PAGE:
The task force created to look at the current state of the law regarding self-defense embarks on its review Florida's Stand Your Ground Law. Every Miami criminal defense lawyer is anxiously awaiting the outcome to see if any change in the law will affect present and future clients. In addition to the task created by the governor, and independent task force created by a state senator will also look at the law to determine if it should be changed to minimize the use of the law in future cases. Senator Chris Smith claims that the law should be changed to allow law enforcement officers more of an opportunity to investigate crimes committed against unarmed victims, thus reducing the ability of criminals to use the law as a way to avoid prosecution. Smith intends for his task force to compile a report which would provide the governor and the legislature guidance in how to modify the current state of the law.

Under the current state of the law, a stand your ground defense will initially be heard by a judge in response to a motion to dismiss filed by a defense attorney. After taking testimony and reviewing physical evidence, the judge has the power to dismiss a case, or in the alternative, deny the motion and set the case for trial. Smith proposes that a stand your ground defense would be better off heard by a grand jury who would determine whether or not a defendant should stand trial. Smith's group is also advocating for changes in the self-defense law which include re-writing the law, thus limiting its application, and a tracking system for cases in which the defense is based on stand your ground. The committee has declined to advocate for an outright repeal of the law.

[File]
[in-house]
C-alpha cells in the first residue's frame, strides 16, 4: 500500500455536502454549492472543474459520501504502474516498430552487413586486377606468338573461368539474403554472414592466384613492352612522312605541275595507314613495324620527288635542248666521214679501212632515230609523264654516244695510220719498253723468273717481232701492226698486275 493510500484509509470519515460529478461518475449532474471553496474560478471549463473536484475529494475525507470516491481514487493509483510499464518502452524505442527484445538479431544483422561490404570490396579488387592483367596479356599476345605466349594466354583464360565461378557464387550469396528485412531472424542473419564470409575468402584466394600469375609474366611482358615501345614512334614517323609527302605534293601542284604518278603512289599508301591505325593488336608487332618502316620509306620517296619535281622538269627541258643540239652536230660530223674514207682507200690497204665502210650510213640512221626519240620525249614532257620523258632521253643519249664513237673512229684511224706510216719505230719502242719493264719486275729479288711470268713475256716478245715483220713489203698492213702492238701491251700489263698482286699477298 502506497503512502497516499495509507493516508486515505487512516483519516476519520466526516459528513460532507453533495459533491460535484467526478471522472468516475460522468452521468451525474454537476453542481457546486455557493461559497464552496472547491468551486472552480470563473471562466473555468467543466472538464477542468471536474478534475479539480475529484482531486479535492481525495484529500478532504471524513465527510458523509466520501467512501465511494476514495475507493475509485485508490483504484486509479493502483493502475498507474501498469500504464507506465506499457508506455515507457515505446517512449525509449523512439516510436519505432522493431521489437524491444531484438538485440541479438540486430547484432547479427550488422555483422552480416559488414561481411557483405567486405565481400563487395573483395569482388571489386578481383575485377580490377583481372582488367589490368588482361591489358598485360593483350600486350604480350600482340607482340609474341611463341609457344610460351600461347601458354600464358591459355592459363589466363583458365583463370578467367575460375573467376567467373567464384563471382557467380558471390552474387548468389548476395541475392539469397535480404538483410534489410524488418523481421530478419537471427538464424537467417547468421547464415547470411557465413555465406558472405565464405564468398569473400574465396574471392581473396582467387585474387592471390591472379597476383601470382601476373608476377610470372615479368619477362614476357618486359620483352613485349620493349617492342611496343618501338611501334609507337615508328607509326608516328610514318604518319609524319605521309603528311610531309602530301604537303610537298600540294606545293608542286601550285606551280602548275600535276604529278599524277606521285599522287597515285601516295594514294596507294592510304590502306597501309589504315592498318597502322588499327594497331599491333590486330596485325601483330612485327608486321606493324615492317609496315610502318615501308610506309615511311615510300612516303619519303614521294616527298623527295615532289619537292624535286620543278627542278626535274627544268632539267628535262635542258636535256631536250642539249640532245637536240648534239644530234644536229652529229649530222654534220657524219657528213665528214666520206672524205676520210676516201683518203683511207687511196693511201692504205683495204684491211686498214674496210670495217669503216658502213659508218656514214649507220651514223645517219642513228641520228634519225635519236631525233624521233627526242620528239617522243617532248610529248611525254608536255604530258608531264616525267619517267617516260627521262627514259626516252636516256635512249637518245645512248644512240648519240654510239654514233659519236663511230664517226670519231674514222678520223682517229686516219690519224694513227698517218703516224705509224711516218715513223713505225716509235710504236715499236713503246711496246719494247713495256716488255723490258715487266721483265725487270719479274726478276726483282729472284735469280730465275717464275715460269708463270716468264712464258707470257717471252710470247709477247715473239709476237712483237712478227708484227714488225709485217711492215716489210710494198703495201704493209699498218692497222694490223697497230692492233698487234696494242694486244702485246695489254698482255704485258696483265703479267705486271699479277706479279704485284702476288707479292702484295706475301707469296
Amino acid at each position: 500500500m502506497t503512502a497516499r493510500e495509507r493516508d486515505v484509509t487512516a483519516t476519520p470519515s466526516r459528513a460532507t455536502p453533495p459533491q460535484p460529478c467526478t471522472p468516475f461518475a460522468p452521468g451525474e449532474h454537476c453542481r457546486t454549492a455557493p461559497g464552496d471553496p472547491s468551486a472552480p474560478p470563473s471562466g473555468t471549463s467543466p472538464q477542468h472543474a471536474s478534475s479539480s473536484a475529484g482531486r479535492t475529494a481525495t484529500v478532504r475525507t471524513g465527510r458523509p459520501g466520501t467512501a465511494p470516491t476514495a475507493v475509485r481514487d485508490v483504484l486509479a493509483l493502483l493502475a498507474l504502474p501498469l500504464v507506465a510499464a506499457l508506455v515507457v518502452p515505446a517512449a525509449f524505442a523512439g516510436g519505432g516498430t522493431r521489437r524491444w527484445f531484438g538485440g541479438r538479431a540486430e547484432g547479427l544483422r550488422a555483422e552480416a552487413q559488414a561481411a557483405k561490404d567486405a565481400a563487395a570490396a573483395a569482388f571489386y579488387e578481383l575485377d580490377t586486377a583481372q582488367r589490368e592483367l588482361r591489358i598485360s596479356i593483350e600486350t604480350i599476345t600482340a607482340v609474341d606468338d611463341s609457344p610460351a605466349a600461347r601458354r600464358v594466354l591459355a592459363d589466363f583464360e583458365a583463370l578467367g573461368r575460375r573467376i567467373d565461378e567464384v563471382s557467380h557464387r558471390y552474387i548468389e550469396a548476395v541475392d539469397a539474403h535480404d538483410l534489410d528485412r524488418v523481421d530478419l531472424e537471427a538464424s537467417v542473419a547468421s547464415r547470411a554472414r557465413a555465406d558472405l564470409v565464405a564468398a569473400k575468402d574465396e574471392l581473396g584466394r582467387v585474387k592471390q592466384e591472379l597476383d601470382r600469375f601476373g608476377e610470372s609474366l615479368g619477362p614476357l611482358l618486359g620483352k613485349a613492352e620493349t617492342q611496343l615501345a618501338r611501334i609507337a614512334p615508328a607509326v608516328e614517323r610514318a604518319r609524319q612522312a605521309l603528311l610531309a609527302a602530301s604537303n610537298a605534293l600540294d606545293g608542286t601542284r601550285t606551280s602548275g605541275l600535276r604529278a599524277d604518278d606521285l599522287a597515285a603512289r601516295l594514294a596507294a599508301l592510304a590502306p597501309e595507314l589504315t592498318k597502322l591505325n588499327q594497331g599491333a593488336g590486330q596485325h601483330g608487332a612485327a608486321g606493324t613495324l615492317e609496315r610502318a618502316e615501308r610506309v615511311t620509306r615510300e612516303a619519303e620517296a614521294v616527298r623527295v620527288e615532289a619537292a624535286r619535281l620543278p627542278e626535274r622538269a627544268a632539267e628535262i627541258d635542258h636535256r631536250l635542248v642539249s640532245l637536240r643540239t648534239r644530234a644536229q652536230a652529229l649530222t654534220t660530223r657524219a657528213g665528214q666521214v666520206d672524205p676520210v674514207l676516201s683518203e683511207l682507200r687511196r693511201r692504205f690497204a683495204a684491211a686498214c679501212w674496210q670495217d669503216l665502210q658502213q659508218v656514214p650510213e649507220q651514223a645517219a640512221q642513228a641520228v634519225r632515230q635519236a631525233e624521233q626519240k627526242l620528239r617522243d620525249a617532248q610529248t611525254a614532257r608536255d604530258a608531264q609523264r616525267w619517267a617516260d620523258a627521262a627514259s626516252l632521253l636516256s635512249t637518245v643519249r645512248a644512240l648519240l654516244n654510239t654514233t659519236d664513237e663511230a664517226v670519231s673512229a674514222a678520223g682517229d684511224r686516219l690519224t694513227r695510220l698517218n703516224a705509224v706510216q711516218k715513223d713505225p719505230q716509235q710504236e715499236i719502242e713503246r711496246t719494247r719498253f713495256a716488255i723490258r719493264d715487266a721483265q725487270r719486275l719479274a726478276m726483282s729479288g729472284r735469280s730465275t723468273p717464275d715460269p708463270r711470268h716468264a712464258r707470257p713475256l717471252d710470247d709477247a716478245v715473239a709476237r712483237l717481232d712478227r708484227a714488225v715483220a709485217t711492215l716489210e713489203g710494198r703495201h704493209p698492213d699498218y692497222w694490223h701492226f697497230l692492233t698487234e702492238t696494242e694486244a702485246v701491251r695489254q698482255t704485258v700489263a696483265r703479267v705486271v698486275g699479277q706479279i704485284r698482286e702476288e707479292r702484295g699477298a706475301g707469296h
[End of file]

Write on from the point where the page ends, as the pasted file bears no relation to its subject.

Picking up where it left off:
The task force created by the governor is meeting today simply to establish its goals and plan future meetings to discuss the law. After several meetings, it is anticipated that the panel will submit suggestions to the governor and the legislature about how to improve the stand your ground law. The good news is that changes are not imminent and that defendants currently charged with violent crimes such as murder, manslaughter, aggravated battery and aggravated assault have time to submit motions to dismiss under the current change of law. With that being said, it seems unavoidable that the law will eventually be pared back by the legislature, allowing for fewer defendants to seek asylum under the law. Defense attorneys and representatives from state attorneys offices are concerned with the potential outcome of the meetings and will appear at various times in Tallahassee to express their views.

Defense attorneys believe that there are very valuable points to the law as it currently exists, while prosecutors believe that the law also has positive aspects, but is often applied inconsistently due to its broad language. While the law should be limited to strictly to self-defense cases, it has no place in domestic violence cases or in cases where there are unintended deaths that occur as a result of shootouts resulting from street level narcotics dealings. The major concern among prosecutors and legislators is that the law is being used as a shield by defendants who really should not have a right to avail themselves of the stand your ground law.

Florida Task Force Seeks Major Overhaul to Stand Your Ground Law, Miami Herald.com, May 1, 2012.